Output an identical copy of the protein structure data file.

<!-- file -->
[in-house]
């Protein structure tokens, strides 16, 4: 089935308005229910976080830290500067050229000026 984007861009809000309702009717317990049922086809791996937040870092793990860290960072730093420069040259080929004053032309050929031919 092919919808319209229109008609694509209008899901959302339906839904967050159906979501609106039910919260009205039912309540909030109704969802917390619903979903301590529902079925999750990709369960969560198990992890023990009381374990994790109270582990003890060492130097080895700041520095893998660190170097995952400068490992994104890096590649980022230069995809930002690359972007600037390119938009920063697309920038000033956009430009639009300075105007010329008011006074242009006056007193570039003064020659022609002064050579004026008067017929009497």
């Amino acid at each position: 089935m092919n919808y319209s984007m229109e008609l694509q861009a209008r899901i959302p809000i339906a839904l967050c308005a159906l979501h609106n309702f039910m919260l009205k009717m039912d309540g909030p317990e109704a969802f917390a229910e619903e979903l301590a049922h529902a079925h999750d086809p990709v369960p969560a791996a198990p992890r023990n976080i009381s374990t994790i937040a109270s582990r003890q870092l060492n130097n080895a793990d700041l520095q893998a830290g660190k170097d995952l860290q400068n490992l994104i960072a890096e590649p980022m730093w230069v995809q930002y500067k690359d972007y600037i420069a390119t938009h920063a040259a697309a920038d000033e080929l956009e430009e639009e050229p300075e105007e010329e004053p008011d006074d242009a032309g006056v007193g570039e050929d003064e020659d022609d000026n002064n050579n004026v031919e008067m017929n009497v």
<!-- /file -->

[in-house]
């Protein structure tokens, strides 16, 4: 089935308005229910976080830290500067050229000026 984007861009809000309702009717317990049922086809791996937040870092793990860290960072730093420069040259080929004053032309050929031919 092919919808319209229109008609694509209008899901959302339906839904967050159906979501609106039910919260009205039912309540909030109704969802917390619903979903301590529902079925999750990709369960969560198990992890023990009381374990994790109270582990003890060492130097080895700041520095893998660190170097995952400068490992994104890096590649980022230069995809930002690359972007600037390119938009920063697309920038000033956009430009639009300075105007010329008011006074242009006056007193570039003064020659022609002064050579004026008067017929009497």
């Amino acid at each position: 089935m092919n919808y319209s984007m229109e008609l694509q861009a209008r899901i959302p809000i339906a839904l967050c308005a159906l979501h609106n309702f039910m919260l009205k009717m039912d309540g909030p317990e109704a969802f917390a229910e619903e979903l301590a049922h529902a079925h999750d086809p990709v369960p969560a791996a198990p992890r023990n976080i009381s374990t994790i937040a109270s582990r003890q870092l060492n130097n080895a793990d700041l520095q893998a830290g660190k170097d995952l860290q400068n490992l994104i960072a890096e590649p980022m730093w230069v995809q930002y500067k690359d972007y600037i420069a390119t938009h920063a040259a697309a920038d000033e080929l956009e430009e639009e050229p300075e105007e010329e004053p008011d006074d242009a032309g006056v007193g570039e050929d003064e020659d022609d000026n002064n050579n004026v031919e008067m017929n009497v």